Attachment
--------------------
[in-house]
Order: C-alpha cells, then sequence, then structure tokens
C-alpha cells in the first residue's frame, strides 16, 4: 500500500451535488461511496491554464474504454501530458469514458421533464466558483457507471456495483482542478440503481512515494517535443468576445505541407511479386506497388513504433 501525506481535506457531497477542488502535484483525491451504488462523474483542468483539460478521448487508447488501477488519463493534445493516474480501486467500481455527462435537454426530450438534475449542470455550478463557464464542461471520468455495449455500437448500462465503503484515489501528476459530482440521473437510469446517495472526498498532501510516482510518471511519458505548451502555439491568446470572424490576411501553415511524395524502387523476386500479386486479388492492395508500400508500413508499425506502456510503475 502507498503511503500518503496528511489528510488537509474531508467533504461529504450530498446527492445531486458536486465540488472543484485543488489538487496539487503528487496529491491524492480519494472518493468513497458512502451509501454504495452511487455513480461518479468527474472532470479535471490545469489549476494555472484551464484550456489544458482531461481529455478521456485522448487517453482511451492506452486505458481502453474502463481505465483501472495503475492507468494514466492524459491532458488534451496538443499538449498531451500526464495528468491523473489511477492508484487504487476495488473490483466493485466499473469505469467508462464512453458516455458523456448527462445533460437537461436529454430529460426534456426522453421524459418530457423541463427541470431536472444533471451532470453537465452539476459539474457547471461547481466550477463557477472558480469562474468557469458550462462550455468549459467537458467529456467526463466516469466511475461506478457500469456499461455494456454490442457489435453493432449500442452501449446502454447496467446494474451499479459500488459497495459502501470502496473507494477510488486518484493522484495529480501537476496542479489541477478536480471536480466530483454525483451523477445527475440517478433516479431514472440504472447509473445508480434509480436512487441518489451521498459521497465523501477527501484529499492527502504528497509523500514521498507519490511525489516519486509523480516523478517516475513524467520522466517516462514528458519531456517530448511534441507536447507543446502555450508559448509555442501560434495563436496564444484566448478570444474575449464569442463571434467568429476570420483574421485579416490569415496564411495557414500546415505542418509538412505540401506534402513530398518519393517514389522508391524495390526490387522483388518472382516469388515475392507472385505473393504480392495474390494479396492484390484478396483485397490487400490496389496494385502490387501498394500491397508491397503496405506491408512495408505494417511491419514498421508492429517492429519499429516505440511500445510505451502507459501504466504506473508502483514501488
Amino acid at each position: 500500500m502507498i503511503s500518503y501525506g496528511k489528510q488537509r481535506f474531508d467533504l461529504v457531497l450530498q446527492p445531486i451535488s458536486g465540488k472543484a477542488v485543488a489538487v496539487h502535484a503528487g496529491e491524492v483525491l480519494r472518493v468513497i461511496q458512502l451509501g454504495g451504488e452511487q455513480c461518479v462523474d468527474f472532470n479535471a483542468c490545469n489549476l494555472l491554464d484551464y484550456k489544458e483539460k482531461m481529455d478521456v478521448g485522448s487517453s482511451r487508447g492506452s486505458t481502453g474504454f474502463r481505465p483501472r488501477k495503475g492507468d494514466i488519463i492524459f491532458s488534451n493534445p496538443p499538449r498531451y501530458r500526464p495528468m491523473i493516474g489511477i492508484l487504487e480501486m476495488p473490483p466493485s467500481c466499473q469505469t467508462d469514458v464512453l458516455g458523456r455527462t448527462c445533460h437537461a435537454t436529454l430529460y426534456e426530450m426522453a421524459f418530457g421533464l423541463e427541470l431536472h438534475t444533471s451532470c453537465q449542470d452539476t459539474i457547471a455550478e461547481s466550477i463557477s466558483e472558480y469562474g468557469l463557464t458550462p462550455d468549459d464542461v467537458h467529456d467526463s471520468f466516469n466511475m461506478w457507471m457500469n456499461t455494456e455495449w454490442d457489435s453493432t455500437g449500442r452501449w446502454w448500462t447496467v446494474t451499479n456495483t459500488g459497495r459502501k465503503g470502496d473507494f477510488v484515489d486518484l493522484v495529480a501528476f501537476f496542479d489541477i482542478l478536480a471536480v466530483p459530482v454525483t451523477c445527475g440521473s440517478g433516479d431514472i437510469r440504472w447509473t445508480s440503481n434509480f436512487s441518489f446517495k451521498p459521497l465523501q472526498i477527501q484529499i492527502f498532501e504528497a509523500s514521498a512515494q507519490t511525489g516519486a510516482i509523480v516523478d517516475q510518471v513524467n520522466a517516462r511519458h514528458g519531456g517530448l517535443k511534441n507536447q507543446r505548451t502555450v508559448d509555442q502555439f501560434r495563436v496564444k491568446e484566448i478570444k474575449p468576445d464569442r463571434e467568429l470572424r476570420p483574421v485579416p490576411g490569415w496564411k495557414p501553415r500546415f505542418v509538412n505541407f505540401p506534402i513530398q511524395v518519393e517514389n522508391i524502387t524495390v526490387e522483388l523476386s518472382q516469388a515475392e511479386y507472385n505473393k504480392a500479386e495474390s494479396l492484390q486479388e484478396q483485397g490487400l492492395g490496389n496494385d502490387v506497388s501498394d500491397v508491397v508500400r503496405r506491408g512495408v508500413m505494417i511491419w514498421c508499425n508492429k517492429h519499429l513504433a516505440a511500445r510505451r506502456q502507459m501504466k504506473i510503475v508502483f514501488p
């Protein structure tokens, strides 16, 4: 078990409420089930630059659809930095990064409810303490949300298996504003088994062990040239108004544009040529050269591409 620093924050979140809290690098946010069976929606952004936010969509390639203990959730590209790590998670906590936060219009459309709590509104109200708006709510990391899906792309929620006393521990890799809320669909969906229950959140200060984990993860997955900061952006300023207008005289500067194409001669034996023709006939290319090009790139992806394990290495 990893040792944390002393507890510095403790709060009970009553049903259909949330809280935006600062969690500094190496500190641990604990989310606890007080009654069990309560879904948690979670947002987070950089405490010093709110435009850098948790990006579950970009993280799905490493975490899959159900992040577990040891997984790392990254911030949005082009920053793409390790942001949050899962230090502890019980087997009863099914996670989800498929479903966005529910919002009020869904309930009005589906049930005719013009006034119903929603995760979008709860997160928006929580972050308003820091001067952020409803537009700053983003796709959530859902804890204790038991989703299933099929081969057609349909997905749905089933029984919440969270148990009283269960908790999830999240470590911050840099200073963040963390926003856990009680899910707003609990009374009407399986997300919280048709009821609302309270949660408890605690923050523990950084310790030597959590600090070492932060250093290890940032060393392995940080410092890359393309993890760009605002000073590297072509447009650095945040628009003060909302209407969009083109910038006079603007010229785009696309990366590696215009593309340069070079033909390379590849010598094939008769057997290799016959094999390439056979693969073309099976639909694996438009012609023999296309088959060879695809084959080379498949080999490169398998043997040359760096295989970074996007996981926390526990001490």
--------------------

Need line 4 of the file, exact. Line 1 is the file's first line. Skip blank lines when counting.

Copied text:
Amino acid at each position: 500500500m502507498i503511503s500518503y501525506g496528511k489528510q488537509r481535506f474531508d467533504l461529504v457531497l450530498q446527492p445531486i451535488s458536486g465540488k472543484a477542488v485543488a489538487v496539487h502535484a503528487g496529491e491524492v483525491l480519494r472518493v468513497i461511496q458512502l451509501g454504495g451504488e452511487q455513480c461518479v462523474d468527474f472532470n479535471a483542468c490545469n489549476l494555472l491554464d484551464y484550456k489544458e483539460k482531461m481529455d478521456v478521448g485522448s487517453s482511451r487508447g492506452s486505458t481502453g474504454f474502463r481505465p483501472r488501477k495503475g492507468d494514466i488519463i492524459f491532458s488534451n493534445p496538443p499538449r498531451y501530458r500526464p495528468m491523473i493516474g489511477i492508484l487504487e480501486m476495488p473490483p466493485s467500481c466499473q469505469t467508462d469514458v464512453l458516455g458523456r455527462t448527462c445533460h437537461a435537454t436529454l430529460y426534456e426530450m426522453a421524459f418530457g421533464l423541463e427541470l431536472h438534475t444533471s451532470c453537465q449542470d452539476t459539474i457547471a455550478e461547481s466550477i463557477s466558483e472558480y469562474g468557469l463557464t458550462p462550455d468549459d464542461v467537458h467529456d467526463s471520468f466516469n466511475m461506478w457507471m457500469n456499461t455494456e455495449w454490442d457489435s453493432t455500437g449500442r452501449w446502454w448500462t447496467v446494474t451499479n456495483t459500488g459497495r459502501k465503503g470502496d473507494f477510488v484515489d486518484l493522484v495529480a501528476f501537476f496542479d489541477i482542478l478536480a471536480v466530483p459530482v454525483t451523477c445527475g440521473s440517478g433516479d431514472i437510469r440504472w447509473t445508480s440503481n434509480f436512487s441518489f446517495k451521498p459521497l465523501q472526498i477527501q484529499i492527502f498532501e504528497a509523500s514521498a512515494q507519490t511525489g516519486a510516482i509523480v516523478d517516475q510518471v513524467n520522466a517516462r511519458h514528458g519531456g517530448l517535443k511534441n507536447q507543446r505548451t502555450v508559448d509555442q502555439f501560434r495563436v496564444k491568446e484566448i478570444k474575449p468576445d464569442r463571434e467568429l470572424r476570420p483574421v485579416p490576411g490569415w496564411k495557414p501553415r500546415f505542418v509538412n505541407f505540401p506534402i513530398q511524395v518519393e517514389n522508391i524502387t524495390v526490387e522483388l523476386s518472382q516469388a515475392e511479386y507472385n505473393k504480392a500479386e495474390s494479396l492484390q486479388e484478396q483485397g490487400l492492395g490496389n496494385d502490387v506497388s501498394d500491397v508491397v508500400r503496405r506491408g512495408v508500413m505494417i511491419w514498421c508499425n508492429k517492429h519499429l513504433a516505440a511500445r510505451r506502456q502507459m501504466k504506473i510503475v508502483f514501488p